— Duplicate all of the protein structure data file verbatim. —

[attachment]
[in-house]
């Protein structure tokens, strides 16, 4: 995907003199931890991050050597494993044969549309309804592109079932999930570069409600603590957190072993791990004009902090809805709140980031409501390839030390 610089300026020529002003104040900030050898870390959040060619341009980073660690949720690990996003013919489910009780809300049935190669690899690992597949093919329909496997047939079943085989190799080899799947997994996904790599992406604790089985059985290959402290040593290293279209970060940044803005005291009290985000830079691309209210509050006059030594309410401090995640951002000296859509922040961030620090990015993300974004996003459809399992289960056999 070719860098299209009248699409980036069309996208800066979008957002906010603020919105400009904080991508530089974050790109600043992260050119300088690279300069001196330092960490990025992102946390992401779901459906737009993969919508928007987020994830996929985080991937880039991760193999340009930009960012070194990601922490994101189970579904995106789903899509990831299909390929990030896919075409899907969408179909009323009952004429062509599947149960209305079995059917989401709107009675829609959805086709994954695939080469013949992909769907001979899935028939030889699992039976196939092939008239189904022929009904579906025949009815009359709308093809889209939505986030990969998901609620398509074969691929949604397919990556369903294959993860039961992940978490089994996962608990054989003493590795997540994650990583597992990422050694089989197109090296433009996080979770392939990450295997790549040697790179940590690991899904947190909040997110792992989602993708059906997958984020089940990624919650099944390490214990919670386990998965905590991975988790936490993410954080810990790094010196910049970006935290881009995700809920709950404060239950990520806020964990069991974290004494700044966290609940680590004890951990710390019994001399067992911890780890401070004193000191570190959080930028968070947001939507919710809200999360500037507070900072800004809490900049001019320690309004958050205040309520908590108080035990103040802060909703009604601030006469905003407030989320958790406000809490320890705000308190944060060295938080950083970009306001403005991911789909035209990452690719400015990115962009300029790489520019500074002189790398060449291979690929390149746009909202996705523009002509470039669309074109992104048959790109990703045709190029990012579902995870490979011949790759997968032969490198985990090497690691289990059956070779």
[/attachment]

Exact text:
[in-house]
């Protein structure tokens, strides 16, 4: 995907003199931890991050050597494993044969549309309804592109079932999930570069409600603590957190072993791990004009902090809805709140980031409501390839030390 610089300026020529002003104040900030050898870390959040060619341009980073660690949720690990996003013919489910009780809300049935190669690899690992597949093919329909496997047939079943085989190799080899799947997994996904790599992406604790089985059985290959402290040593290293279209970060940044803005005291009290985000830079691309209210509050006059030594309410401090995640951002000296859509922040961030620090990015993300974004996003459809399992289960056999 070719860098299209009248699409980036069309996208800066979008957002906010603020919105400009904080991508530089974050790109600043992260050119300088690279300069001196330092960490990025992102946390992401779901459906737009993969919508928007987020994830996929985080991937880039991760193999340009930009960012070194990601922490994101189970579904995106789903899509990831299909390929990030896919075409899907969408179909009323009952004429062509599947149960209305079995059917989401709107009675829609959805086709994954695939080469013949992909769907001979899935028939030889699992039976196939092939008239189904022929009904579906025949009815009359709308093809889209939505986030990969998901609620398509074969691929949604397919990556369903294959993860039961992940978490089994996962608990054989003493590795997540994650990583597992990422050694089989197109090296433009996080979770392939990450295997790549040697790179940590690991899904947190909040997110792992989602993708059906997958984020089940990624919650099944390490214990919670386990998965905590991975988790936490993410954080810990790094010196910049970006935290881009995700809920709950404060239950990520806020964990069991974290004494700044966290609940680590004890951990710390019994001399067992911890780890401070004193000191570190959080930028968070947001939507919710809200999360500037507070900072800004809490900049001019320690309004958050205040309520908590108080035990103040802060909703009604601030006469905003407030989320958790406000809490320890705000308190944060060295938080950083970009306001403005991911789909035209990452690719400015990115962009300029790489520019500074002189790398060449291979690929390149746009909202996705523009002509470039669309074109992104048959790109990703045709190029990012579902995870490979011949790759997968032969490198985990090497690691289990059956070779």